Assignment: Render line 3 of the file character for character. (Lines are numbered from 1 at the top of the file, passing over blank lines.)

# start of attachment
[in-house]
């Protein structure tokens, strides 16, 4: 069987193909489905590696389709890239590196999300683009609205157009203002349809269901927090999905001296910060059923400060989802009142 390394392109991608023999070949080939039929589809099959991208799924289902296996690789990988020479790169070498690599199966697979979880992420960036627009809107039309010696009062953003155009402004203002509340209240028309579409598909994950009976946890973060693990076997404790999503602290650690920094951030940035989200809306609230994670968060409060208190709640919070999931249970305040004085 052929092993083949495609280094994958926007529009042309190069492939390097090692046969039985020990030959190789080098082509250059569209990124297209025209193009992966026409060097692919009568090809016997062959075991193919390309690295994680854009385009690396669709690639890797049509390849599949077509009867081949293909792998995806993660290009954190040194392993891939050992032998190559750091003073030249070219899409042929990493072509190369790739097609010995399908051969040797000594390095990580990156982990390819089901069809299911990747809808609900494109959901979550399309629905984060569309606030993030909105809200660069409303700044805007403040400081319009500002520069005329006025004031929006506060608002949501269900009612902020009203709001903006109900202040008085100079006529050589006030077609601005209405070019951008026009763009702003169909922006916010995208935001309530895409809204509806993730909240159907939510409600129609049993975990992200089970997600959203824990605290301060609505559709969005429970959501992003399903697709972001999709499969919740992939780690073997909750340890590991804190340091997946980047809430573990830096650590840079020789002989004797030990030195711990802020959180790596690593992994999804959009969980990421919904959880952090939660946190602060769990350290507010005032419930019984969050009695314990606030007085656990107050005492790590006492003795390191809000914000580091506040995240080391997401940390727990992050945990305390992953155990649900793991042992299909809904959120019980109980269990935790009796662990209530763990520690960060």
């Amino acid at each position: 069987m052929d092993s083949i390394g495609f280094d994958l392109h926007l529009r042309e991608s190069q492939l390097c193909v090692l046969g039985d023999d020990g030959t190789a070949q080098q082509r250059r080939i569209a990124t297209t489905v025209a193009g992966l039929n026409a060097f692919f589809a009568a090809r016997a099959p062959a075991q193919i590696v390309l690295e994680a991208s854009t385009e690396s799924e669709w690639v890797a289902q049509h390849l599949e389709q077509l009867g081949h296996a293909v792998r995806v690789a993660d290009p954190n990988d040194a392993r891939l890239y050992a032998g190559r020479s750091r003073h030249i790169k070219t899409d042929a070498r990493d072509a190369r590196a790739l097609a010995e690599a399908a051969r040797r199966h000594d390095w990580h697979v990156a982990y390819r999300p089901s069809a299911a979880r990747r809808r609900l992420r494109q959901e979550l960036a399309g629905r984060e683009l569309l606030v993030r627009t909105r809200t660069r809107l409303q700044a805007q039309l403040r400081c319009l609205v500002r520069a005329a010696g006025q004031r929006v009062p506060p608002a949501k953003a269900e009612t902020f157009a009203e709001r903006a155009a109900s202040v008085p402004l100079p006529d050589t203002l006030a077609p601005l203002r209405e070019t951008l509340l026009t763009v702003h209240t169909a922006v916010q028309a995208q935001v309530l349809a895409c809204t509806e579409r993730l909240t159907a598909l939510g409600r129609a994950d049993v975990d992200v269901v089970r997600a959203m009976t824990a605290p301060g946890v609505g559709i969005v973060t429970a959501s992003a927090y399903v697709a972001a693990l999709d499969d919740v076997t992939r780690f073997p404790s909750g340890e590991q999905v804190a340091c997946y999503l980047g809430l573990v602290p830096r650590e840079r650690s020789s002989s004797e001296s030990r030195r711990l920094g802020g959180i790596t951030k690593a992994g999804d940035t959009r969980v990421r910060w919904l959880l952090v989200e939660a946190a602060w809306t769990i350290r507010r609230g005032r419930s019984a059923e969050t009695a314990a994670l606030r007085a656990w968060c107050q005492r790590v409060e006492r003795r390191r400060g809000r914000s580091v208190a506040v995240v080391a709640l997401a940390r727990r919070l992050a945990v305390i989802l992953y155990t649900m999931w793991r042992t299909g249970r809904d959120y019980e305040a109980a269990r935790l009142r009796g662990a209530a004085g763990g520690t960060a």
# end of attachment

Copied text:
């Amino acid at each position: 069987m052929d092993s083949i390394g495609f280094d994958l392109h926007l529009r042309e991608s190069q492939l390097c193909v090692l046969g039985d023999d020990g030959t190789a070949q080098q082509r250059r080939i569209a990124t297209t489905v025209a193009g992966l039929n026409a060097f692919f589809a009568a090809r016997a099959p062959a075991q193919i590696v390309l690295e994680a991208s854009t385009e690396s799924e669709w690639v890797a289902q049509h390849l599949e389709q077509l009867g081949h296996a293909v792998r995806v690789a993660d290009p954190n990988d040194a392993r891939l890239y050992a032998g190559r020479s750091r003073h030249i790169k070219t899409d042929a070498r990493d072509a190369r590196a790739l097609a010995e690599a399908a051969r040797r199966h000594d390095w990580h697979v990156a982990y390819r999300p089901s069809a299911a979880r990747r809808r609900l992420r494109q959901e979550l960036a399309g629905r984060e683009l569309l606030v993030r627009t909105r809200t660069r809107l409303q700044a805007q039309l403040r400081c319009l609205v500002r520069a005329a010696g006025q004031r929006v009062p506060p608002a949501k953003a269900e009612t902020f157009a009203e709001r903006a155009a109900s202040v008085p402004l100079p006529d050589t203002l006030a077609p601005l203002r209405e070019t951008l509340l026009t763009v702003h209240t169909a922006v916010q028309a995208q935001v309530l349809a895409c809204t509806e579409r993730l909240t159907a598909l939510g409600r129609a994950d049993v975990d992200v269901v089970r997600a959203m009976t824990a605290p301060g946890v609505g559709i969005v973060t429970a959501s992003a927090y399903v697709a972001a693990l999709d499969d919740v076997t992939r780690f073997p404790s909750g340890e590991q999905v804190a340091c997946y999503l980047g809430l573990v602290p830096r650590e840079r650690s020789s002989s004797e001296s030990r030195r711990l920094g802020g959180i790596t951030k690593a992994g999804d940035t959009r969980v990421r910060w919904l959880l952090v989200e939660a946190a602060w809306t769990i350290r507010r609230g005032r419930s019984a059923e969050t009695a314990a994670l606030r007085a656990w968060c107050q005492r790590v409060e006492r003795r390191r400060g809000r914000s580091v208190a506040v995240v080391a709640l997401a940390r727990r919070l992050a945990v305390i989802l992953y155990t649900m999931w793991r042992t299909g249970r809904d959120y019980e305040a109980a269990r935790l009142r009796g662990a209530a004085g763990g520690t960060a």